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Poster: c-freedom Date: Jan 27, 2014 8:53am
Forum: GratefulDead Subject: Alabama Getaway: Lyrics-part one-Civil rights

Alabama Getaway:

One of my favorite Dead tunes (great dance tune)
Usually performed as a first set opener often going into Promised Land or Greatest Story.

Lyrics:
Thirty two teeth in a jawbone
Alabama cryin for none
Before I have to hit him
I hope he's got the sense to run

Reason those poor girls love him
Promise them anything
Reason they believe him
He wears a big diamond ring


Alabama getaway
Alabama getaway
Only way to please me
Turn around and leave
and walk away

Majordomo Billy Bojangles
Sit down and have a drink with me
What's this about Alabame
Keeps comin back to me?


Heard your plea in the courthouse
Jurybox began to rock and rise
Forty-nine sister states all had
Alabama in their eyes


Alabama getaway
Alabama getaway
Only way to please me
Turn around and leave
and walk away


Why don't we just give Alabama
rope enough to hang himself?
Ain't no call to worry the jury
His kind takes care of itself


Twenty-third Psalm Majordomo
reserve me a table for three
in the Valley of the Shadow
just you, Alabama and me


Alabama getaway
Alabama getaway
Only way to please me
turn around and leave
and walk away

Words by Robert Hunter; music by Jerry Garcia

Well, Probably the first thing that we need to do is to identify who is involved with this story?

David Dodd who has put together the 'annotated Dead' seems to believe the main character in 'Alabama Getaway' is Billy Bojangles Robinson. (I agree)

Wikipedia: http://en.wikipedia.org/wiki/Bill_Robinson
Note: Wiki mentions 'Alabama Getaway' in the popular culture section

Besides representing Billy:
Alabama' might also represent Black people in the United States in general.
The reference here being way more cryptic then let's say 'Southern Man','Alabama' by Neil Young or Lynyrd Skynyrd 'Sweet Home Alabama'.
Alabama also seems to represent
the racial segregationists as well.
So we have all those elements that make up "Alabama'.

There was a lot of racial stupidity that hounded black entertainers in the time period from the end of the Civil War to the Civil Rights era.
Basically, blacks who were forced into an inferior status by whites in the society at large and Hollywood for the most part reinforced those roles in the movies of the day.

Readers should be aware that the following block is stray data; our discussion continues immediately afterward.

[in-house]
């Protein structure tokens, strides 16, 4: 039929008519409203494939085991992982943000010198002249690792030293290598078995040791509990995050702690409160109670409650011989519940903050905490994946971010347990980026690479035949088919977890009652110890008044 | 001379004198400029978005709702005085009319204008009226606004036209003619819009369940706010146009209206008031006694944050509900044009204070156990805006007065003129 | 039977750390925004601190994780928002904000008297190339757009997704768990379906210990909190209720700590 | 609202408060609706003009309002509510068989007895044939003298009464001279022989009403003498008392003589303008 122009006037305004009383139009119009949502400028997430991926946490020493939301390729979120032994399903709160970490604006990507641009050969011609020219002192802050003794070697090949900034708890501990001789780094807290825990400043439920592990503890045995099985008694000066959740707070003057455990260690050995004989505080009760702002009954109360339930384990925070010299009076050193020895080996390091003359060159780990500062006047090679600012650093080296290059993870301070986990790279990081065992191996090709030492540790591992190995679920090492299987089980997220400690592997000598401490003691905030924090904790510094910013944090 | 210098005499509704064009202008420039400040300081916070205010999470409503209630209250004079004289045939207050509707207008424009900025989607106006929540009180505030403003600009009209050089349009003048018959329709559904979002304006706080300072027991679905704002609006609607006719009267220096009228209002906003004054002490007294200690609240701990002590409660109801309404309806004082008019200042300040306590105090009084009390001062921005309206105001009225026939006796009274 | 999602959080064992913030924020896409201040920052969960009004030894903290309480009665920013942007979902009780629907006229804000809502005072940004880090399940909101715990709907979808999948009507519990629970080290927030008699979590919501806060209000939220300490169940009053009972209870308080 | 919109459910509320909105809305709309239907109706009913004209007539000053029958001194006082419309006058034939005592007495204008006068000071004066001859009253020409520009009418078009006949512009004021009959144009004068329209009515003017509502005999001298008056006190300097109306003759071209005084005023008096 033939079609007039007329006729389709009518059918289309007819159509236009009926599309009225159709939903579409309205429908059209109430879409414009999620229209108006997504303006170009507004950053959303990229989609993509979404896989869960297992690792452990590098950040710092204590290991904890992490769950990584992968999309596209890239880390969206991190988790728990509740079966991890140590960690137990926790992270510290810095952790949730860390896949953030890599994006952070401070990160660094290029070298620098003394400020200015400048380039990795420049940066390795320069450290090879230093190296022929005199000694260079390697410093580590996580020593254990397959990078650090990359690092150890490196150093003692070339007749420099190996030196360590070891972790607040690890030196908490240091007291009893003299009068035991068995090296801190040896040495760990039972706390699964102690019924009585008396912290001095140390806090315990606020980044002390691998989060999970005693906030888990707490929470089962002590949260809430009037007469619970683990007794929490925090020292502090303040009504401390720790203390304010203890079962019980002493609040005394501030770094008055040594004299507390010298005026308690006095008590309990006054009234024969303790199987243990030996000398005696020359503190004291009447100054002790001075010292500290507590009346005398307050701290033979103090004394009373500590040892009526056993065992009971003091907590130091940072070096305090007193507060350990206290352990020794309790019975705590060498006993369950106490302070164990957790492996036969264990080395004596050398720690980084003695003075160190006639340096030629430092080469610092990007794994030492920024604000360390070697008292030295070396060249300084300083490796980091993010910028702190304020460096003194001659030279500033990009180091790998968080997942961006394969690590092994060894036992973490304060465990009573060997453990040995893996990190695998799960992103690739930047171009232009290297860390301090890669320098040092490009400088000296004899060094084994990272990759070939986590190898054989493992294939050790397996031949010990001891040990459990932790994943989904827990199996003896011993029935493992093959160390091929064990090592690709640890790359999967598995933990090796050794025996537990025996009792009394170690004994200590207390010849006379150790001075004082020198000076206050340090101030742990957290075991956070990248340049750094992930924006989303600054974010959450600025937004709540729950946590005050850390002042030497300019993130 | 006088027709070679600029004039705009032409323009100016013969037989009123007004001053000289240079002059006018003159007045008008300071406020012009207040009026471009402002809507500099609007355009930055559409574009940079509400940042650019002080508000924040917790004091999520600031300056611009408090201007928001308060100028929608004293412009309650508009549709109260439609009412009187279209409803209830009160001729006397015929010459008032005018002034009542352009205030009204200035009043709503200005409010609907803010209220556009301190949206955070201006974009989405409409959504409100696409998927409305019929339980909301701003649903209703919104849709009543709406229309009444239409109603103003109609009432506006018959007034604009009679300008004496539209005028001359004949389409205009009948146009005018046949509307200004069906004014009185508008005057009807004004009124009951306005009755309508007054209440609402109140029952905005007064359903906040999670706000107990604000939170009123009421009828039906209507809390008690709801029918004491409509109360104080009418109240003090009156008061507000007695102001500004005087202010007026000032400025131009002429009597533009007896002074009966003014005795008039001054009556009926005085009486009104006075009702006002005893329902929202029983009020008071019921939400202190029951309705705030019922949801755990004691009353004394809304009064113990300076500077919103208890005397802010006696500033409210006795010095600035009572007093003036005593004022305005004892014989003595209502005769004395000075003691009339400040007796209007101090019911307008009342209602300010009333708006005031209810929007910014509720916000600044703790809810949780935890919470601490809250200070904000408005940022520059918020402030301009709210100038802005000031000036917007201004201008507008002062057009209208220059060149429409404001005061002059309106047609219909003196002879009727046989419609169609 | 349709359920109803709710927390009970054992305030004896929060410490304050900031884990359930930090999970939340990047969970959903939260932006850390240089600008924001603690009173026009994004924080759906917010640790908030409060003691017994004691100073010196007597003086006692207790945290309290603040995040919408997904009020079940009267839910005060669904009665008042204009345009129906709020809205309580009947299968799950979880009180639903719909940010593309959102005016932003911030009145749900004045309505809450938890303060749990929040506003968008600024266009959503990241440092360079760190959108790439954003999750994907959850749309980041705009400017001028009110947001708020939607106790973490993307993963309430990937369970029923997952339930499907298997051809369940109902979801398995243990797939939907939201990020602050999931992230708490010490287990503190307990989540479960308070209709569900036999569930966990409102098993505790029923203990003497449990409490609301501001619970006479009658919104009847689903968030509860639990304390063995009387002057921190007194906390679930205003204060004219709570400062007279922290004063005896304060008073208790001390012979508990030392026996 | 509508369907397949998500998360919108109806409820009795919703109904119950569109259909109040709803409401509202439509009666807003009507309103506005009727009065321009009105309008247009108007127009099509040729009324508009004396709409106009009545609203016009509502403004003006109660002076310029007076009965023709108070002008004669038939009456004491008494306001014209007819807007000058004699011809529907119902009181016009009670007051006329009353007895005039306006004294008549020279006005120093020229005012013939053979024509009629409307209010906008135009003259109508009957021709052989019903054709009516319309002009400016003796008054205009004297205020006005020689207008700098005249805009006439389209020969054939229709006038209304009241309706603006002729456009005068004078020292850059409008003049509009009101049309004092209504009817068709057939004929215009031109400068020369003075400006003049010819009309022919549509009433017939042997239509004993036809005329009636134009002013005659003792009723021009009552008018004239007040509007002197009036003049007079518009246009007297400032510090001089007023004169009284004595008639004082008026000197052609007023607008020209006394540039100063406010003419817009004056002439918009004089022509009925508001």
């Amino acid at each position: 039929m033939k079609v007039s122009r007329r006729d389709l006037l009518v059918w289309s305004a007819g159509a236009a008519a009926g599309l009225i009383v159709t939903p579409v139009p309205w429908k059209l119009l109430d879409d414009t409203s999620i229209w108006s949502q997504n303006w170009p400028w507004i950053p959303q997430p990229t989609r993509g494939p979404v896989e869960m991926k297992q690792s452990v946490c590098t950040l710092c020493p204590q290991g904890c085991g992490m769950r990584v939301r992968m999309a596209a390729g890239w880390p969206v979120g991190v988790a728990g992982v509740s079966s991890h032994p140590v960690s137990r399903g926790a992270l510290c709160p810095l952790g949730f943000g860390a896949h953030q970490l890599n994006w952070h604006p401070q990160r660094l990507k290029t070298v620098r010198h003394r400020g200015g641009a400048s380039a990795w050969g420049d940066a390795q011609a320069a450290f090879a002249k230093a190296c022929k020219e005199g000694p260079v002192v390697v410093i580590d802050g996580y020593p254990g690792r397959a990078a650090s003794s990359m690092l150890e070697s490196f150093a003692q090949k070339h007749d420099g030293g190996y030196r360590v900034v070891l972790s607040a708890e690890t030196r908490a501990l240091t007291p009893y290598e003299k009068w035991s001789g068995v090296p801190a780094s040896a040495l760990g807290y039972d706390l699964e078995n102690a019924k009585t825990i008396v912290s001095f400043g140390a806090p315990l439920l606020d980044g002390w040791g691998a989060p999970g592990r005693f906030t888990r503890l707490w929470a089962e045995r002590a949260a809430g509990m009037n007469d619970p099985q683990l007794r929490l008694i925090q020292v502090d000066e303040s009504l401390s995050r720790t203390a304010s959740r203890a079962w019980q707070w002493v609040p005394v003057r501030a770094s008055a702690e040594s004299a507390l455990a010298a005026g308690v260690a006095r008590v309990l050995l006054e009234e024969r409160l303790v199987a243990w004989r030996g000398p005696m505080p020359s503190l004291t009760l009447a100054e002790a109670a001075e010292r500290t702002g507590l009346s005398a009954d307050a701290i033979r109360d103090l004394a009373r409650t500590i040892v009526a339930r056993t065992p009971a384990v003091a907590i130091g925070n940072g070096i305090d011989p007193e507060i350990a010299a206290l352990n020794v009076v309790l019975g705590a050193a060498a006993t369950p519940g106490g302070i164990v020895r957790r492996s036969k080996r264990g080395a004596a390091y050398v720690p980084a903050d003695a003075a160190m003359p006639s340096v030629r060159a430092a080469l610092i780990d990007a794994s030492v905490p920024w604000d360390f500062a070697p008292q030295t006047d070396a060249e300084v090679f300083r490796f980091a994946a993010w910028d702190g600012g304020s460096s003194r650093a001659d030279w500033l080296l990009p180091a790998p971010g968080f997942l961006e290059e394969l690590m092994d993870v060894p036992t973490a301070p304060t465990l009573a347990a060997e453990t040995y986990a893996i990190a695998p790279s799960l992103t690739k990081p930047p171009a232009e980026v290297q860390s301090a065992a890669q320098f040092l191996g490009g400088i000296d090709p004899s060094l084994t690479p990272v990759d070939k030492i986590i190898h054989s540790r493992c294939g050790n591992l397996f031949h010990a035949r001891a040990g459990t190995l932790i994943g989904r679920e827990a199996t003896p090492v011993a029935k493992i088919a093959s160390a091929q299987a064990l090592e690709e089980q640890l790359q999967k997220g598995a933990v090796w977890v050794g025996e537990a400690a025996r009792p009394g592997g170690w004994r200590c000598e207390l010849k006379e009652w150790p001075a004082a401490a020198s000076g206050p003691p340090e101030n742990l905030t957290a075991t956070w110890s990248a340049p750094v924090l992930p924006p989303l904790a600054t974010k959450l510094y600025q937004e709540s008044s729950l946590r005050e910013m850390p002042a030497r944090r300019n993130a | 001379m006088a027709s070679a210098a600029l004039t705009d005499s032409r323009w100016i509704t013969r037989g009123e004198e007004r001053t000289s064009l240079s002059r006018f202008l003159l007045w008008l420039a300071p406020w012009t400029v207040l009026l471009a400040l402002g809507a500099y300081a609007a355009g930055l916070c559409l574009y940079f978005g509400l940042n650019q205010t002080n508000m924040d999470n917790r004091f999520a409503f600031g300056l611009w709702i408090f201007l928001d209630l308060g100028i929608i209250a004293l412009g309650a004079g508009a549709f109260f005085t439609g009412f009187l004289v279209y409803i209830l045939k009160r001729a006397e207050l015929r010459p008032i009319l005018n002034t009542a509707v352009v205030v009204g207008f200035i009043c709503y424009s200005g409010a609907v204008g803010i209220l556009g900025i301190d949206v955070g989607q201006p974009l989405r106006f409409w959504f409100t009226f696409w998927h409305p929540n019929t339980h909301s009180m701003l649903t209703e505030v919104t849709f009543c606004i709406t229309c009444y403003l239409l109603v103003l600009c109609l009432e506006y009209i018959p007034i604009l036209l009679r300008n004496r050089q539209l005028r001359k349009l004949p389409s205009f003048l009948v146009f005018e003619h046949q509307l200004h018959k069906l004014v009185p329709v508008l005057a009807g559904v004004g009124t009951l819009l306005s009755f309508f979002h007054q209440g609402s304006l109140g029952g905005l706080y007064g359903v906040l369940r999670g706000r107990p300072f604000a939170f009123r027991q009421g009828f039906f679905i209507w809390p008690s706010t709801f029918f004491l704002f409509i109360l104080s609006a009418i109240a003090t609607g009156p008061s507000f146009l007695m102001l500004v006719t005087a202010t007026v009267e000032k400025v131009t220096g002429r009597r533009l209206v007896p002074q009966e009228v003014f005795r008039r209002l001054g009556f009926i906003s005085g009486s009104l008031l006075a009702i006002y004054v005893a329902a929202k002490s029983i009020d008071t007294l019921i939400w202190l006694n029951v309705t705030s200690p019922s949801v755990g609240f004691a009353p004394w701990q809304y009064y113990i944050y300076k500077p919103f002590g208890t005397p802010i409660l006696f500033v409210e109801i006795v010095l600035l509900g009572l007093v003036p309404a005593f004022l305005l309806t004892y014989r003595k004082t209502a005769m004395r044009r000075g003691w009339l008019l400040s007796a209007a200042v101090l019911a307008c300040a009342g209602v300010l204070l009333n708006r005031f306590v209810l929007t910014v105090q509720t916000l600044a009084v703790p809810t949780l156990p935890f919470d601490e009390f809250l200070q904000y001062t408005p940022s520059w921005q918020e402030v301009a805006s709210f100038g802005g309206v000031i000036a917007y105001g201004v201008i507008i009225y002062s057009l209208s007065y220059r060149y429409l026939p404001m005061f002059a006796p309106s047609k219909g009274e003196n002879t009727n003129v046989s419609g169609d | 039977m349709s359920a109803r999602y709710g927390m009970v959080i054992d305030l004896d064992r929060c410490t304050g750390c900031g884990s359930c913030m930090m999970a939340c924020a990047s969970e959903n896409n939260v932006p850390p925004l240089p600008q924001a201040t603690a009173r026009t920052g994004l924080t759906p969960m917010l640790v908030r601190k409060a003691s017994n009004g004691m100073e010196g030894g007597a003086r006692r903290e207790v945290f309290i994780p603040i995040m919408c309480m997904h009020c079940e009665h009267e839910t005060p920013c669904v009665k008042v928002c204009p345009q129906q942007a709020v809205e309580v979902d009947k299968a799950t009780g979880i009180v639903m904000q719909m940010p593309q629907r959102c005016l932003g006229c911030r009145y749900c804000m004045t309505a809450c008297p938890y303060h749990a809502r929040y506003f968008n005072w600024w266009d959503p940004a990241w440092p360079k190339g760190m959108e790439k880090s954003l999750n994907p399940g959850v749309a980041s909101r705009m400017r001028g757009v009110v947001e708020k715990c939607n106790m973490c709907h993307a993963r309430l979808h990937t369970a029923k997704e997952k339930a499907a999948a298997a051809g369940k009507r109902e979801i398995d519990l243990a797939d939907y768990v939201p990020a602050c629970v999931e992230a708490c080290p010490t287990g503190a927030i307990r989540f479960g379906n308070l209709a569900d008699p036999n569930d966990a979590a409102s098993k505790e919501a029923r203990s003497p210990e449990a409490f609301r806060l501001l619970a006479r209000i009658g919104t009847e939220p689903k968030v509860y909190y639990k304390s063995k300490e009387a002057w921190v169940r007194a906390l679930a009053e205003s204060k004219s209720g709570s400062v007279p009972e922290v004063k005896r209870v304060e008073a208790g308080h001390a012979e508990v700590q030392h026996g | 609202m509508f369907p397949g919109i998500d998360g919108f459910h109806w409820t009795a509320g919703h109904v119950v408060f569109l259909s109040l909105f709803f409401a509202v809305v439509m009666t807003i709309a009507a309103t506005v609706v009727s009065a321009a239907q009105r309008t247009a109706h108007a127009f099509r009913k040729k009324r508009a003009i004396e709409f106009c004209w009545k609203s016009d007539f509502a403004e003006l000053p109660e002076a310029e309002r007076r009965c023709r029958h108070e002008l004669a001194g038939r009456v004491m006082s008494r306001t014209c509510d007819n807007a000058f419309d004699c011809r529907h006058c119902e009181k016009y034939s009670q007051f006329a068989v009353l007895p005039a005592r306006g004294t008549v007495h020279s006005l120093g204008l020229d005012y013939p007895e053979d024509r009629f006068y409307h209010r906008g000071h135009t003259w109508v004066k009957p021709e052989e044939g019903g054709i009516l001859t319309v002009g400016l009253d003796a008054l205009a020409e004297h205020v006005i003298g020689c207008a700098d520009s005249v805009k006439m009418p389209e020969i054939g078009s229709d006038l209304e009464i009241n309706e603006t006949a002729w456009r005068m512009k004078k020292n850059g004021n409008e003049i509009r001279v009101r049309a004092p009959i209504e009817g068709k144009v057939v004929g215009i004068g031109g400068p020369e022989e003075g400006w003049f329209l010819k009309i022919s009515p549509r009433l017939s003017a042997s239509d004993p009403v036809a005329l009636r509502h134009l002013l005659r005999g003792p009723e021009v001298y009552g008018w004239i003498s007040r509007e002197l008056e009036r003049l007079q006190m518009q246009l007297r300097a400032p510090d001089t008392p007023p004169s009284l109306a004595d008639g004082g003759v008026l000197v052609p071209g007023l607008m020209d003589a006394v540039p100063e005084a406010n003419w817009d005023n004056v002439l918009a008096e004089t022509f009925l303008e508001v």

Lets start digging into the lyrics:

-Thirty two teeth in a jawbone

This is a truism = All people have a jawbone
containing 32 teeth
Perhaps that in itself is a statement for equality
Like Bob Marley sang:
"Until the color of a man's skin is of no more significance then the color of his eyes"

-Alabama cryin for none

This could represent the merciless brutality shown by those in power trying to uphold 'white supremacy'
Also refer to the mob mentality that led to the bombing of black churches, the lynching of blacks and activists, the use of the state and local government to enforce race laws outside of any legal procedures or rule of law.

Civil rights era killings:
http://www.splcenter.org/civil-rights-memorial/civil-rights-martyrs


-Before I have to hit him

The question here should of course be "Why do you have to hit anyone?"

-I hope he's got the sense to run

Civil Rights protestors were ordered to disperse and urged to use common sense by local authorities so as not to bear the full brunt of the police.
But the Nation needed to see the extent to which the powers that be were willing to go in order to maintain racial separation. So the protestors stood firm and through mainly non-violent civil disobedience let the entire Nation see just how out of control was the hatred of those in power and how determined they were to crush by force black civil rights.

Civil rights timeline
http://www.sitinmovement.org/history/america-civil-rights-timeline.asp

-"Reason those poor girls love him
Promise them anything
Reason they believe him
He wears a big diamond ring"

I am stumped on this part of Hunter's lyrics?
I will give it my best shot.

Sometimes blacks achieved a good measure of celebrity:
http://www.youtube.com/watch?v=AjCFYpWDmfM -with Shirley Temple
In fact Billy was extremely well known from this and other movie appearances. He was a celebrity!
These lyrics might be related to Billy Robinson himself.
His popularity in the Black community especially in Harlem.
although they seem kinda harsh for that.
(Billie did a lot of philanthropy so I would think Hunter might focus on that instead.)
Perhaps this is a common white misconception of Billie at the time or even a swipe at the Uncle Tom label that some blacks put on Billie. (maybe irony here)

-"Only way to please me
Turn around and leave
and walk away"

Billy was extremely talented.
One of the things Billy could do was run backwards at an extremely high rate of speed.(faster than some athletes could run forward)
I believe that me be part of the reference here in the song's chorus.

Also on a much heavier note: racists would only be pleased by full separation of blacks and whites.
(Genocidal implications)


-Majordomo Billy Bojangles

=NOTE: This represents Billy and his role as a leader in his community.

Full Definition of MAJORDOMO

1: a head steward of a large household (as a palace)
2: butler, steward
3: a person who speaks, makes arrangements, or takes charge for another; broadly : the person who runs an enterprise

Define: Majordomo
http://www.merriam-webster.com/dictionary/majordomo

-Sit down and have a drink with me

There might be some irony here.
Blacks could not sit at white lunch counters.
Blacks could not use the front door nor the whites only water fountain.

-What's this about Alabame
Keeps comin back to me?

It seems here that the 'Alabame' may be deliberately misspelled like to represent the black face era when white actors pretended to be black by coloring their faces with black polish (yes, that really did happen) One of the expressions that became known at the time was 'Mame' kinda like Mama but in a backhanded derogatory way.

-"Heard your plea in the courthouse
Jurybox began to rock and rise